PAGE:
Wednesday, April 6, 2011

katezilla: a random update

Every few months, kate likes to pull some sort of stunt...this is not one of those times.

So, the little monster continues to do well. Progress is slow of course, but she is moving forward; always a good thing.

Now this part is so far unconfirmed by me, but she's managed to say "Mama" for the first time ever. On multiple occasions. Never around me. With me, she just signs "Mama." The singing frog as usual. But, CT and PT have confirmed this, so I'll take them at their word. "Dada" has never been a problem. I'm the light of her life. ;)

Last week after returning home from school, I heard her string 2 words together, "up dada." I was in my office and she was downstairs with someone else. She said it like 30 times. I think she was telling "someone" where I was and that she wanted to come up and visit. Pretty cool.

Wow. I think that's it. Cool.

The red-headed step child
You might think my son, with the same name, is neglected. Not at all. He might get short shrift here, but not in real life.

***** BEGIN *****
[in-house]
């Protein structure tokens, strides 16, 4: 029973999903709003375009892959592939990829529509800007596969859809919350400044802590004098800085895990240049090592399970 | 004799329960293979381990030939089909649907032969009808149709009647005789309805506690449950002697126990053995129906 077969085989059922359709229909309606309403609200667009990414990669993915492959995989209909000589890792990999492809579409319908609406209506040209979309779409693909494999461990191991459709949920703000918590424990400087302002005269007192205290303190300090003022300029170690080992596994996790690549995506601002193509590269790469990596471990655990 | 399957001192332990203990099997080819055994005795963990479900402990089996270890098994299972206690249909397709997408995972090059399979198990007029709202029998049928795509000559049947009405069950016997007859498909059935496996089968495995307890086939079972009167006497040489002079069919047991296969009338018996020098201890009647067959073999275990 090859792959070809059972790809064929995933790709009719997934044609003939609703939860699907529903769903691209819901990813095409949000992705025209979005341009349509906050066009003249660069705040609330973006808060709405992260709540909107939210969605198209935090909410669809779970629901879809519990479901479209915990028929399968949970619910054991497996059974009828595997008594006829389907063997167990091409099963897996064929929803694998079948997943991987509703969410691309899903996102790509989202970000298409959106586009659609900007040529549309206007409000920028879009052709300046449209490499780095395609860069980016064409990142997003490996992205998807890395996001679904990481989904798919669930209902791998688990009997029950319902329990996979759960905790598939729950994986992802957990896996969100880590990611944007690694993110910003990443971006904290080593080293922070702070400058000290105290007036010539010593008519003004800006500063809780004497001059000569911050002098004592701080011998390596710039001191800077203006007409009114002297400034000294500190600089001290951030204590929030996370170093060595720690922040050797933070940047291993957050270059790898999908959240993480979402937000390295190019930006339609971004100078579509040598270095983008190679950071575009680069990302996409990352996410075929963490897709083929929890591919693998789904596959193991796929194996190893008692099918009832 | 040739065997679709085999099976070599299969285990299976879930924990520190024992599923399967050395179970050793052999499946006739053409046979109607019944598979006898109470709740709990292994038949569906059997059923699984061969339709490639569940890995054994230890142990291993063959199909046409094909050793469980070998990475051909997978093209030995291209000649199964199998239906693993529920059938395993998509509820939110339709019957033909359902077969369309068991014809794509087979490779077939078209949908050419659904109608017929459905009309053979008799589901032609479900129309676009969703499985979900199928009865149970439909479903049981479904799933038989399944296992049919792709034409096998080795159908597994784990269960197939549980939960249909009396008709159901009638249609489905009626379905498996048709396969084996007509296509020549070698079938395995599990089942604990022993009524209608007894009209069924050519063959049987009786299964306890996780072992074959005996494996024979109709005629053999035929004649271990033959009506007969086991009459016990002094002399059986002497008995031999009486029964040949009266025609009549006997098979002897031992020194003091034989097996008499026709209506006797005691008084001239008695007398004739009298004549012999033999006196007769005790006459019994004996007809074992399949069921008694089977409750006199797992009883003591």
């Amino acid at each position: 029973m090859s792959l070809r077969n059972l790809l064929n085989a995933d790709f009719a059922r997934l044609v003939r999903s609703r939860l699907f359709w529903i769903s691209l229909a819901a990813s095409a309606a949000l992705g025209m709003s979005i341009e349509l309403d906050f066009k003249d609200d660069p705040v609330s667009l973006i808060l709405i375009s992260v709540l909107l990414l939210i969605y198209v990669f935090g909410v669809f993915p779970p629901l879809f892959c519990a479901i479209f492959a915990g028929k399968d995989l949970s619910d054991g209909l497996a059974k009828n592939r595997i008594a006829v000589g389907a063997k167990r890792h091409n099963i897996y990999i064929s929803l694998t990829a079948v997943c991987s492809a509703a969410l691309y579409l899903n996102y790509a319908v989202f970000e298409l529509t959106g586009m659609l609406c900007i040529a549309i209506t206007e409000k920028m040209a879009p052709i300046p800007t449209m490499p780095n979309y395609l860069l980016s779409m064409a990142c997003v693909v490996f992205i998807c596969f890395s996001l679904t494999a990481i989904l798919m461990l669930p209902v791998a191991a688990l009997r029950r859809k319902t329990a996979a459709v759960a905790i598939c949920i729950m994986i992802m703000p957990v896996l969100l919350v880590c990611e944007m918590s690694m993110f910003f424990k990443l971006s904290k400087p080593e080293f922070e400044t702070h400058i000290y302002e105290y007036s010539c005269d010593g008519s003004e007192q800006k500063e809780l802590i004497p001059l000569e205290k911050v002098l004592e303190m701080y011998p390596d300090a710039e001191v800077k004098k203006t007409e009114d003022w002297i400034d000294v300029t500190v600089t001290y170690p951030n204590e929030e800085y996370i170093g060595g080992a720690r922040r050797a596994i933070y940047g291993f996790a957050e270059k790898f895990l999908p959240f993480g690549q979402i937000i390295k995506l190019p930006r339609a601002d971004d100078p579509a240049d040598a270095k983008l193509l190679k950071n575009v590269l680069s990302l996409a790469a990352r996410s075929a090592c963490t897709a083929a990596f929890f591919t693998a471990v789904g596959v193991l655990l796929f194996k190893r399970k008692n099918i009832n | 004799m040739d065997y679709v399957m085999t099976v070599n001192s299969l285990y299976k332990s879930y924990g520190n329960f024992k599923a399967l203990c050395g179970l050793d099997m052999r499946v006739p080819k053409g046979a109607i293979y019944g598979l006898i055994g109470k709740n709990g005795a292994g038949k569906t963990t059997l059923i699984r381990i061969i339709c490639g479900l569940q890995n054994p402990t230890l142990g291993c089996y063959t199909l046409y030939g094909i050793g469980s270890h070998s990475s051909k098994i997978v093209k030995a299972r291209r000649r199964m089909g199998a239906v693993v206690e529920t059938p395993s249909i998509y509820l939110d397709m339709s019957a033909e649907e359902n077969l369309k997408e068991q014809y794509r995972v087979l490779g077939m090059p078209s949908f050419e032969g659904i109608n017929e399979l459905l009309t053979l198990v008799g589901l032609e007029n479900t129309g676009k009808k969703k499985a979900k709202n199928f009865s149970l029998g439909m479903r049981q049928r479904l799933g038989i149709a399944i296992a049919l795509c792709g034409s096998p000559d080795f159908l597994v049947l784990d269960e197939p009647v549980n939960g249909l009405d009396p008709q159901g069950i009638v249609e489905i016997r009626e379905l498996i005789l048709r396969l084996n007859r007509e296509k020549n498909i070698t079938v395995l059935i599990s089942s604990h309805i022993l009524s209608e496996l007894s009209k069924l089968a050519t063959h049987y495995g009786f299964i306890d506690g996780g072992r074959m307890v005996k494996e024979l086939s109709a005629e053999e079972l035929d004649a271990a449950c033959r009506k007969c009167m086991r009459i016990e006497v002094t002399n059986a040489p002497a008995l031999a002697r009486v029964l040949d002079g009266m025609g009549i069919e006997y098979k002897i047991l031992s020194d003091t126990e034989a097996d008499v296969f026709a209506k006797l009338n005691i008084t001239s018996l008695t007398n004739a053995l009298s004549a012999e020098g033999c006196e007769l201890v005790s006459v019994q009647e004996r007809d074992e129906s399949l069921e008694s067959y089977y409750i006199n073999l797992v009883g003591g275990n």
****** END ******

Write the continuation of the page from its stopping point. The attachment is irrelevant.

He is a brilliant, good looking (his mom's side), polite and funny little dude. Speaking of funny, let me share a conversation we had with him the other night.

It's bedtime and he comes into my office.

LC: "Dad, can I get another little brother or sister?"

Me: "Why?"

LC: "I want to have someone to play with, or have someone else to play with Kate."

I'm thinking, that's pretty nice of him.

Me: "Well, we can't have another kid."

LC: "Why?"

Me: "It would kill your mom. Her body could barely deal with Kate's pregnancy, it might kill her."

Kris had gestational diabetes for both pregnancies, the 2nd, Kate, required insulin injections.

At this point, Kris has walked into the room.

LC: "Why don't you have a baby with another woman?"

Me: "Great question. Mom?"

Me: "I'm game if you are. :)"

After the ruckus died down, LC left to go to bed. Upon leaving he turned and said, "Now, I want to hear you two discussing this."

This conversation followed one from a month or 2 ago where he came home and asked, "What is sex?"

He's 8.

It's gonna be interesting.